This growth would partly come from expanding forestry resources, while taking into account social and environmental constraints such as the need for land for food security and protecting community land rights. 

We expect that the next wave of investment will be into the emerging markets of Southeast Asia and Africa, where there is tremendous opportunity both for commercial forestry plantations and for new community-centric investment models based on nature conservation.

Further growth would be supported by global pricing of the value of forest carbon. And still further capital and value will be driven into the forestry sector by growth in the demand, already taking place, for sustainable wood products and fiber. 

Indeed forestry is already being reinvented as a solutions-based industry. Single-use plastics are being replaced by advanced wood-fiber-based packaging, while polyester fabrics are passed over in favor of Tencel, rayon, and other fabrics made from wood pulp. Skyscrapers once made of steel and concrete now feature advanced mass-timber products made of engineered wood.

Forest products are increasingly a part of our everyday lives, storing carbon in our homes and offices and displacing the need for ones derived from fossil fuels. This rising new eco-economy and bioeconomy are increasing asset prices in forestry, supporting stronger returns and creating new option value in forestry assets. 

As soon as 2030, the $1 trillion forestry asset class may well offer more than just another trillion trees, providing goods and services and benefits for climate resilience and the global commons, and for investor returns. 

What is now needed is to merge the experience of the established investment managers, who can provide long-term, stable returns and production yields from certified sustainable forest management, with the ambition of a global community that is waking up to the reality that nature is one of our best climate solutions.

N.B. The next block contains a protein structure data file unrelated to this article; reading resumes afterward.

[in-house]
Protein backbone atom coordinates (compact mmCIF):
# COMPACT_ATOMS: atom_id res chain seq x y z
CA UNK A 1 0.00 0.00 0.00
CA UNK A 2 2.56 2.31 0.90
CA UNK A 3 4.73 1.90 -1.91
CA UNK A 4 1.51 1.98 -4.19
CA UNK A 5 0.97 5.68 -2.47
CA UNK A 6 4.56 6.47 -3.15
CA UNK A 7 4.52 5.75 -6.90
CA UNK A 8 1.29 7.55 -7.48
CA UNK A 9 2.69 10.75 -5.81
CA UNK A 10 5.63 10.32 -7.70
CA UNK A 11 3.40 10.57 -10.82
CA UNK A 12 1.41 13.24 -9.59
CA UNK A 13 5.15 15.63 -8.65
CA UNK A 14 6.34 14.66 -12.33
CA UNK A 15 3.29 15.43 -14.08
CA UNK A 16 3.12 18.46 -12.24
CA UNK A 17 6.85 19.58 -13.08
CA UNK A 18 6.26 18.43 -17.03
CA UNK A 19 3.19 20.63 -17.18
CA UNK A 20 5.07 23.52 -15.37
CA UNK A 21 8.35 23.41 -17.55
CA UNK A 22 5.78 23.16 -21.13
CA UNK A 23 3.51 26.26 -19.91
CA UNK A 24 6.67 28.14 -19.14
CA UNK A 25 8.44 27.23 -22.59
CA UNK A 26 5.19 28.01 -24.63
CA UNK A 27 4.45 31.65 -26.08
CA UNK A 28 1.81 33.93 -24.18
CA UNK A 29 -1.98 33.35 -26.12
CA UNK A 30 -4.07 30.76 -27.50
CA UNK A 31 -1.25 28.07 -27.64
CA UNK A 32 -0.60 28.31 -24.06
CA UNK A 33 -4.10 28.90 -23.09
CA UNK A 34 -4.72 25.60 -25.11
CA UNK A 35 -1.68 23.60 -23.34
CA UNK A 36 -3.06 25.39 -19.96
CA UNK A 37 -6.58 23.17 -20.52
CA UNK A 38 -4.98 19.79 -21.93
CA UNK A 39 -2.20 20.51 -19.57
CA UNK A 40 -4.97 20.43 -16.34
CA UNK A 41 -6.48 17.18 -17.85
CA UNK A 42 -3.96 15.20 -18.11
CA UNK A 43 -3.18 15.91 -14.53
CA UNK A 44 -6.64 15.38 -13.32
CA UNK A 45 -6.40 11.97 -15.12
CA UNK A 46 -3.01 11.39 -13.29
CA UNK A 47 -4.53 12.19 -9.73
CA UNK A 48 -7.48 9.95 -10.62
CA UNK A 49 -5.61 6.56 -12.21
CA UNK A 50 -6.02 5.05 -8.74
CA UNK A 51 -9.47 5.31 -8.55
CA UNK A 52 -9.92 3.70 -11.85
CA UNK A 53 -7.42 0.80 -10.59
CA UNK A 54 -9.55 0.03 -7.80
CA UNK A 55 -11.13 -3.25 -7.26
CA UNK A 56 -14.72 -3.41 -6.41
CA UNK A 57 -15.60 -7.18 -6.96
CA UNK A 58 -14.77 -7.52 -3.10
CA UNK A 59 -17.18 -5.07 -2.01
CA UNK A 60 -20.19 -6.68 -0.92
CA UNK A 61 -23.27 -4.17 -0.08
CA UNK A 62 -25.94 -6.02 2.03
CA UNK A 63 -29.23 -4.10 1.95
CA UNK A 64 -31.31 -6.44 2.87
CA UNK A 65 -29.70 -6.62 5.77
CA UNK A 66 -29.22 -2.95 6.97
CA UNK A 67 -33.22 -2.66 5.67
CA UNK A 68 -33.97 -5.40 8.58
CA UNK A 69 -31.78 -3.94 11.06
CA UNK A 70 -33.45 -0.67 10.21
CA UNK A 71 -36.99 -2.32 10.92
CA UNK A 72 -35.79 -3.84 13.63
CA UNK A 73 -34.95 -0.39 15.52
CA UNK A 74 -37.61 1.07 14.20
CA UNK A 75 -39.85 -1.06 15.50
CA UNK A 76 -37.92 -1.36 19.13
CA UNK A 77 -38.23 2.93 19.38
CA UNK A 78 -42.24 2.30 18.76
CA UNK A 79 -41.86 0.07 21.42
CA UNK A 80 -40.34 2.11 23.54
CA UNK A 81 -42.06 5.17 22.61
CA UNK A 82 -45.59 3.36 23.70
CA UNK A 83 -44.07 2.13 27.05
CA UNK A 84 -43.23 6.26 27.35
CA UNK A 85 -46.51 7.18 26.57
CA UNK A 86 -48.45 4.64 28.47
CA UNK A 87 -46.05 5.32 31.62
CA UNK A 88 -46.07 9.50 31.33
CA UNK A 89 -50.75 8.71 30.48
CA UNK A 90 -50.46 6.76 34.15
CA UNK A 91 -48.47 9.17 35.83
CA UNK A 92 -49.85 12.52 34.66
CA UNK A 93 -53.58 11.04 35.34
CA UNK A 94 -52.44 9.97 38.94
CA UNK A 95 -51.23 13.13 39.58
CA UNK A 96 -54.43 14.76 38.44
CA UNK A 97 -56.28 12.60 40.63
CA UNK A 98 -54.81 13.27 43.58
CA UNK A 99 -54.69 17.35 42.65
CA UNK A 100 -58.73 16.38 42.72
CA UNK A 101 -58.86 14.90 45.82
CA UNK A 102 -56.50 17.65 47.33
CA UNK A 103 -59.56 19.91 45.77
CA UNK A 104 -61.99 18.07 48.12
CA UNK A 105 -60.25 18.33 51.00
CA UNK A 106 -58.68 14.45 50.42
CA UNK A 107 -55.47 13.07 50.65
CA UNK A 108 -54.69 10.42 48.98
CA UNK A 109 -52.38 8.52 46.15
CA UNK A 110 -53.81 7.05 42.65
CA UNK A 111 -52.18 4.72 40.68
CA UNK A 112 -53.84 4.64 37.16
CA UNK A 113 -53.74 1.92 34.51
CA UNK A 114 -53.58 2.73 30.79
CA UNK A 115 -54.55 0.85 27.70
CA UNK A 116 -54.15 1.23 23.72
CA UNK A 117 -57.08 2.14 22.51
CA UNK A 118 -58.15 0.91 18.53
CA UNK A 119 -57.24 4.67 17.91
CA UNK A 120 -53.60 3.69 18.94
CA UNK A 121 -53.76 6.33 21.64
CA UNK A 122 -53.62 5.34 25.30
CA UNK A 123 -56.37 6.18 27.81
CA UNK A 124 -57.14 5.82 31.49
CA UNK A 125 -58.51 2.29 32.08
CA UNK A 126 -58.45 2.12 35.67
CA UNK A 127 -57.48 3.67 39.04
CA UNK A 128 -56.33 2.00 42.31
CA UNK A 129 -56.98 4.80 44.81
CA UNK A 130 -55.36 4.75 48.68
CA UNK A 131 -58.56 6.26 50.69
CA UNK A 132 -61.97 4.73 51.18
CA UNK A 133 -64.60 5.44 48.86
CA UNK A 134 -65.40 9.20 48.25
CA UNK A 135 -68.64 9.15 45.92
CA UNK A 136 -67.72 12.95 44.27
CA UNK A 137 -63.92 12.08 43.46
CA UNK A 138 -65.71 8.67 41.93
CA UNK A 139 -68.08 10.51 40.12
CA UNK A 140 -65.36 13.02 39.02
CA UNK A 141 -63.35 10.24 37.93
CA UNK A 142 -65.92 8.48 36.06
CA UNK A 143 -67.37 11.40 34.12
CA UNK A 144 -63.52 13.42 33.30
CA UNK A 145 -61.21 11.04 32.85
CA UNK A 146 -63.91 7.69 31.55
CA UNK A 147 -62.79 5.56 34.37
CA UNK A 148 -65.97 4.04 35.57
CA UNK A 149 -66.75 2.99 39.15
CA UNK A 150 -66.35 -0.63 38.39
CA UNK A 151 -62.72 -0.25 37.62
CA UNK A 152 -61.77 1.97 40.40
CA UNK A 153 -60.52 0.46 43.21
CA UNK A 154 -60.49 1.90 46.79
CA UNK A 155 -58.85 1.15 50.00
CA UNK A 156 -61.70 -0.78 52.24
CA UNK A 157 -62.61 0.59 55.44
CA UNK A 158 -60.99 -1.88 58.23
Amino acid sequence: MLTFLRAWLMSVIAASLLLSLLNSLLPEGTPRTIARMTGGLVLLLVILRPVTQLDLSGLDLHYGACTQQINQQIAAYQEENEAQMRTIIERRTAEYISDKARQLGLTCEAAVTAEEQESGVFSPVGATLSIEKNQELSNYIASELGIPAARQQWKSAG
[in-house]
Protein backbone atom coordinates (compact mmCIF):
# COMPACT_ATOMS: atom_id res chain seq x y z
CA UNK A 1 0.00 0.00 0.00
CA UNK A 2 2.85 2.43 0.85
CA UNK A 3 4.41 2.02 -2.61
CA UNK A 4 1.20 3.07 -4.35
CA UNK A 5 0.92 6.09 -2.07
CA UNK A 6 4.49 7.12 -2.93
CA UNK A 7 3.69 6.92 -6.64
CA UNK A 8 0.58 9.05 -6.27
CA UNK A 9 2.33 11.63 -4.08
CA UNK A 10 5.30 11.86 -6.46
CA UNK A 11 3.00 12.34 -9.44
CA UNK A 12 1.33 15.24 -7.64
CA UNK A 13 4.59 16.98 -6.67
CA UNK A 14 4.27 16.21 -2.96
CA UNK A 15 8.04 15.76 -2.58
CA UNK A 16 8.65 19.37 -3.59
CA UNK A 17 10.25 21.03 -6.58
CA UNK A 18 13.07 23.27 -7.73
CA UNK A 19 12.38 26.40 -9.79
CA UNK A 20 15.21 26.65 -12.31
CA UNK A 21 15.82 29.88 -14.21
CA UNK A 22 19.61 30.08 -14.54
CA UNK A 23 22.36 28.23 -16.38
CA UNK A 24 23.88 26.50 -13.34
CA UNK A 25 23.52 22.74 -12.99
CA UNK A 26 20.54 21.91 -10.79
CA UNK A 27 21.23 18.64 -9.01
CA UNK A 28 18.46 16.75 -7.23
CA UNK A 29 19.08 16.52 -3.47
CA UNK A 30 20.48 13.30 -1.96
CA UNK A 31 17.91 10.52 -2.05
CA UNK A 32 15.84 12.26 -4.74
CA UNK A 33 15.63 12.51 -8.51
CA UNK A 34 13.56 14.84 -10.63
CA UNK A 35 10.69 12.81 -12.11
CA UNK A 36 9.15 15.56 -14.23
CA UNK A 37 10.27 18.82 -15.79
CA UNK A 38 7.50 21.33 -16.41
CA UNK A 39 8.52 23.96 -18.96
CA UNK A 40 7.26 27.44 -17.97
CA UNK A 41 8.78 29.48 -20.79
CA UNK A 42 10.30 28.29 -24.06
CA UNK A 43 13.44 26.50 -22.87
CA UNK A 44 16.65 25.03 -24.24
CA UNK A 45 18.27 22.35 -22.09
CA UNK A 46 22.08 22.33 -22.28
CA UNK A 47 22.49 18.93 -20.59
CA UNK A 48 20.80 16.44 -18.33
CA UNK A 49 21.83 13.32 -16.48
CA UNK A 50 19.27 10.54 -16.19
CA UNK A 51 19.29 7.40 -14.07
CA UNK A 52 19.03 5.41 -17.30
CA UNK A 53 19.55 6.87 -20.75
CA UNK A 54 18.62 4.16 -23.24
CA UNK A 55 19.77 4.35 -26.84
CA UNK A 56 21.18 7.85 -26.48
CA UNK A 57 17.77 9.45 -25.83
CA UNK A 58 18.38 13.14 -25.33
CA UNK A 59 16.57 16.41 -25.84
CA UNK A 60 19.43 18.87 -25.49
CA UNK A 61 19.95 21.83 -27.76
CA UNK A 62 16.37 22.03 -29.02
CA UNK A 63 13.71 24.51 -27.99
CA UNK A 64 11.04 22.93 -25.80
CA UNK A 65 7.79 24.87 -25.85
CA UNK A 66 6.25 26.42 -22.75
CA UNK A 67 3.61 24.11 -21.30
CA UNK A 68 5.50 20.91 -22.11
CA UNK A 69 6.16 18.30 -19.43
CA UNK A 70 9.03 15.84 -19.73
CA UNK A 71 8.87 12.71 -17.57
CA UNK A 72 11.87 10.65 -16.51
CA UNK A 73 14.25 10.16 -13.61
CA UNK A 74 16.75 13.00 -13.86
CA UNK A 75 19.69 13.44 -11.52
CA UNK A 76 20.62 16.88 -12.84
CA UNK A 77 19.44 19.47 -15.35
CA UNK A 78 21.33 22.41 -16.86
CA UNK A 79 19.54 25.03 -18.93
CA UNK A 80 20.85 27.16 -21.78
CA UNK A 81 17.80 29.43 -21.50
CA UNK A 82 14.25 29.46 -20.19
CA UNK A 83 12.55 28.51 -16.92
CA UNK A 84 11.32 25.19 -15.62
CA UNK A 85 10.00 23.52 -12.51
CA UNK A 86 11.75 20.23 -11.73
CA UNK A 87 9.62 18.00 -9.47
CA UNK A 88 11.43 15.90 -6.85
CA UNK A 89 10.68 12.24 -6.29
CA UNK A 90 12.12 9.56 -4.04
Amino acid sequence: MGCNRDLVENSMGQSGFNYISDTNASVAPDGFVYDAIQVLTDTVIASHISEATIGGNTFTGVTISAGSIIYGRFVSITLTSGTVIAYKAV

This piece was originally published for the GEF-Telegraph Partnership.


Prof. William … April 9, 2020

Recognizing the value of forests for addressing climate is an essential step in slowing and eventually reversing the growth of atmospheric carbon dioxide.
However, it is a pipe dream to assume that increasing the use of wood products for materials like rayon and buildings will be an effective solution. It is essential that we protect all remaining older and intact forests, and set aside at least half of all secondary forests to become large sinks for carbon and havens for biodiversity. Proforestation managements that allow forests to achieve their ecological potential for carbon storage and ecological structure is far more effective than planting new trees that will take many decades to remove significant amounts of carbon. We must pay land owners to store carbon on their lands and halt harvesting on much of our public forested lands. This is the lowest cost contribution to closing the gap between emissions and removal rates. We must simultaneously increase forest growth and decrease emissions from forest losses and fossil fuel emissions. Accurate accounting from all sources including from the forest products industry is essential to success. The proposal described here is well intentioned, but lacks rigorous quantitative analysis.